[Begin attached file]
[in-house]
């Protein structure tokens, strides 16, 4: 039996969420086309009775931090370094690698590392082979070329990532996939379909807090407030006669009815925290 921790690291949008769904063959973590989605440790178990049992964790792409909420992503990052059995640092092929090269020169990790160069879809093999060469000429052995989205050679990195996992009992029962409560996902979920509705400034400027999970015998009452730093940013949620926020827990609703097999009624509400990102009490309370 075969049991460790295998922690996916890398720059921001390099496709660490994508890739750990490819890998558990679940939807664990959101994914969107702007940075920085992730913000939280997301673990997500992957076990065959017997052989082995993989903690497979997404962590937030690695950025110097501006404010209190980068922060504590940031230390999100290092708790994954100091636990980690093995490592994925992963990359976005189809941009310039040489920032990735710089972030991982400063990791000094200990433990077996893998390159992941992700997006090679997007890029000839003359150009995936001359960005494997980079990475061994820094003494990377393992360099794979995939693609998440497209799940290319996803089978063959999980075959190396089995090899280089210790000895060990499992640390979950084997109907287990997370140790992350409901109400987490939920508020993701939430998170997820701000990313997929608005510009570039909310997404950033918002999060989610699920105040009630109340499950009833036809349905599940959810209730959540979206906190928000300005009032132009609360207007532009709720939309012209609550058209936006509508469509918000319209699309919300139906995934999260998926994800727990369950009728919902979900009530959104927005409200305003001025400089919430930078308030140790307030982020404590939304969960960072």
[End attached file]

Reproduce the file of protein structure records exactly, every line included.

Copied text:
[in-house]
């Protein structure tokens, strides 16, 4: 039996969420086309009775931090370094690698590392082979070329990532996939379909807090407030006669009815925290 921790690291949008769904063959973590989605440790178990049992964790792409909420992503990052059995640092092929090269020169990790160069879809093999060469000429052995989205050679990195996992009992029962409560996902979920509705400034400027999970015998009452730093940013949620926020827990609703097999009624509400990102009490309370 075969049991460790295998922690996916890398720059921001390099496709660490994508890739750990490819890998558990679940939807664990959101994914969107702007940075920085992730913000939280997301673990997500992957076990065959017997052989082995993989903690497979997404962590937030690695950025110097501006404010209190980068922060504590940031230390999100290092708790994954100091636990980690093995490592994925992963990359976005189809941009310039040489920032990735710089972030991982400063990791000094200990433990077996893998390159992941992700997006090679997007890029000839003359150009995936001359960005494997980079990475061994820094003494990377393992360099794979995939693609998440497209799940290319996803089978063959999980075959190396089995090899280089210790000895060990499992640390979950084997109907287990997370140790992350409901109400987490939920508020993701939430998170997820701000990313997929608005510009570039909310997404950033918002999060989610699920105040009630109340499950009833036809349905599940959810209730959540979206906190928000300005009032132009609360207007532009709720939309012209609550058209936006509508469509918000319209699309919300139906995934999260998926994800727990369950009728919902979900009530959104927005409200305003001025400089919430930078308030140790307030982020404590939304969960960072």